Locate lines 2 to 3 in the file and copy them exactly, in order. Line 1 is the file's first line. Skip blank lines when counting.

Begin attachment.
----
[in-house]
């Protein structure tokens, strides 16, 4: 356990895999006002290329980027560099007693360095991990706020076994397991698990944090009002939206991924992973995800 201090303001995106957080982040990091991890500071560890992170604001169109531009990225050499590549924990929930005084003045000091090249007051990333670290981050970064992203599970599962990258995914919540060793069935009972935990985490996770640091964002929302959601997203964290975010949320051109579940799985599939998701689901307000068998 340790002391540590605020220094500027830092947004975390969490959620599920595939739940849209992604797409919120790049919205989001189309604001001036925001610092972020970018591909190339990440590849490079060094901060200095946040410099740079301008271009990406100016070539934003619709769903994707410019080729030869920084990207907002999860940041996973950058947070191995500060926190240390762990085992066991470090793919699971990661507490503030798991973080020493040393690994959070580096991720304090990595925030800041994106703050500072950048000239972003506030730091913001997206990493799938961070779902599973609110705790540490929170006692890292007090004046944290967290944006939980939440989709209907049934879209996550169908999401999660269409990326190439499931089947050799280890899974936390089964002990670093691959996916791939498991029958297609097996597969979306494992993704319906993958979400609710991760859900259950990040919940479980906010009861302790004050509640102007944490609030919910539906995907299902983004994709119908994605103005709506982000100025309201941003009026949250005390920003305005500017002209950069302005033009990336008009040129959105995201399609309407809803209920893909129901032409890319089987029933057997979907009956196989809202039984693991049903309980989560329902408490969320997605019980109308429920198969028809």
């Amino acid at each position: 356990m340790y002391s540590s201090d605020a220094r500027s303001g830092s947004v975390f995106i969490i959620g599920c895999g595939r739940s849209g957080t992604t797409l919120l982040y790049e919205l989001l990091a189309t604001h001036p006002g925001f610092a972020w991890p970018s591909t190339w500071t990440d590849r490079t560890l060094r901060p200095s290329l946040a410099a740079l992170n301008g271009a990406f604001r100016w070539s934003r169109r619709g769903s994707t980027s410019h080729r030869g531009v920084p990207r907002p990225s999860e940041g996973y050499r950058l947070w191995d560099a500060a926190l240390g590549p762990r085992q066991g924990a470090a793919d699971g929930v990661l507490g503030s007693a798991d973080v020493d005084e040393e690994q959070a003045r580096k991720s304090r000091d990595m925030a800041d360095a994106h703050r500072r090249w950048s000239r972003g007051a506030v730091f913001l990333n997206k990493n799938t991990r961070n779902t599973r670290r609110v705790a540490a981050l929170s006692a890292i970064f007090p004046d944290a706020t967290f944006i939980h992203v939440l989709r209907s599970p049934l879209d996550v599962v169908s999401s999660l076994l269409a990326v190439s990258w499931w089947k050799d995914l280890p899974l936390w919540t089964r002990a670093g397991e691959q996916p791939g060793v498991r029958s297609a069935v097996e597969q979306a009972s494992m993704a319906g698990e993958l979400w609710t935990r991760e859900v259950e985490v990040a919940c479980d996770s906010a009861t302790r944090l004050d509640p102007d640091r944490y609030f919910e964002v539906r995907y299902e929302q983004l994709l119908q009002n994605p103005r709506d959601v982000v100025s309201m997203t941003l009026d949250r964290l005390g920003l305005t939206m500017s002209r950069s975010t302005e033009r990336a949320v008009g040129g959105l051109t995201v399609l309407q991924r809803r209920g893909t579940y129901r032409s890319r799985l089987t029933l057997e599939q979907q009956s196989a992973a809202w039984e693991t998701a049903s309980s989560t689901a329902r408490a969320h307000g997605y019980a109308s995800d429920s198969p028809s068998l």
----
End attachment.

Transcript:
């Protein structure tokens, strides 16, 4: 356990895999006002290329980027560099007693360095991990706020076994397991698990944090009002939206991924992973995800 201090303001995106957080982040990091991890500071560890992170604001169109531009990225050499590549924990929930005084003045000091090249007051990333670290981050970064992203599970599962990258995914919540060793069935009972935990985490996770640091964002929302959601997203964290975010949320051109579940799985599939998701689901307000068998 340790002391540590605020220094500027830092947004975390969490959620599920595939739940849209992604797409919120790049919205989001189309604001001036925001610092972020970018591909190339990440590849490079060094901060200095946040410099740079301008271009990406100016070539934003619709769903994707410019080729030869920084990207907002999860940041996973950058947070191995500060926190240390762990085992066991470090793919699971990661507490503030798991973080020493040393690994959070580096991720304090990595925030800041994106703050500072950048000239972003506030730091913001997206990493799938961070779902599973609110705790540490929170006692890292007090004046944290967290944006939980939440989709209907049934879209996550169908999401999660269409990326190439499931089947050799280890899974936390089964002990670093691959996916791939498991029958297609097996597969979306494992993704319906993958979400609710991760859900259950990040919940479980906010009861302790004050509640102007944490609030919910539906995907299902983004994709119908994605103005709506982000100025309201941003009026949250005390920003305005500017002209950069302005033009990336008009040129959105995201399609309407809803209920893909129901032409890319089987029933057997979907009956196989809202039984693991049903309980989560329902408490969320997605019980109308429920198969028809």
């Amino acid at each position: 356990m340790y002391s540590s201090d605020a220094r500027s303001g830092s947004v975390f995106i969490i959620g599920c895999g595939r739940s849209g957080t992604t797409l919120l982040y790049e919205l989001l990091a189309t604001h001036p006002g925001f610092a972020w991890p970018s591909t190339w500071t990440d590849r490079t560890l060094r901060p200095s290329l946040a410099a740079l992170n301008g271009a990406f604001r100016w070539s934003r169109r619709g769903s994707t980027s410019h080729r030869g531009v920084p990207r907002p990225s999860e940041g996973y050499r950058l947070w191995d560099a500060a926190l240390g590549p762990r085992q066991g924990a470090a793919d699971g929930v990661l507490g503030s007693a798991d973080v020493d005084e040393e690994q959070a003045r580096k991720s304090r000091d990595m925030a800041d360095a994106h703050r500072r090249w950048s000239r972003g007051a506030v730091f913001l990333n997206k990493n799938t991990r961070n779902t599973r670290r609110v705790a540490a981050l929170s006692a890292i970064f007090p004046d944290a706020t967290f944006i939980h992203v939440l989709r209907s599970p049934l879209d996550v599962v169908s999401s999660l076994l269409a990326v190439s990258w499931w089947k050799d995914l280890p899974l936390w919540t089964r002990a670093g397991e691959q996916p791939g060793v498991r029958s297609a069935v097996e597969q979306a009972s494992m993704a319906g698990e993958l979400w609710t935990r991760e859900v259950e985490v990040a919940c479980d996770s906010a009861t302790r944090l004050d509640p102007d640091r944490y609030f919910e964002v539906r995907y299902e929302q983004l994709l119908q009002n994605p103005r709506d959601v982000v100025s309201m997203t941003l009026d949250r964290l005390g920003l305005t939206m500017s002209r950069s975010t302005e033009r990336a949320v008009g040129g959105l051109t995201v399609l309407q991924r809803r209920g893909t579940y129901r032409s890319r799985l089987t029933l057997e599939q979907q009956s196989a992973a809202w039984e693991t998701a049903s309980s989560t689901a329902r408490a969320h307000g997605y019980a109308s995800d429920s198969p028809s068998l």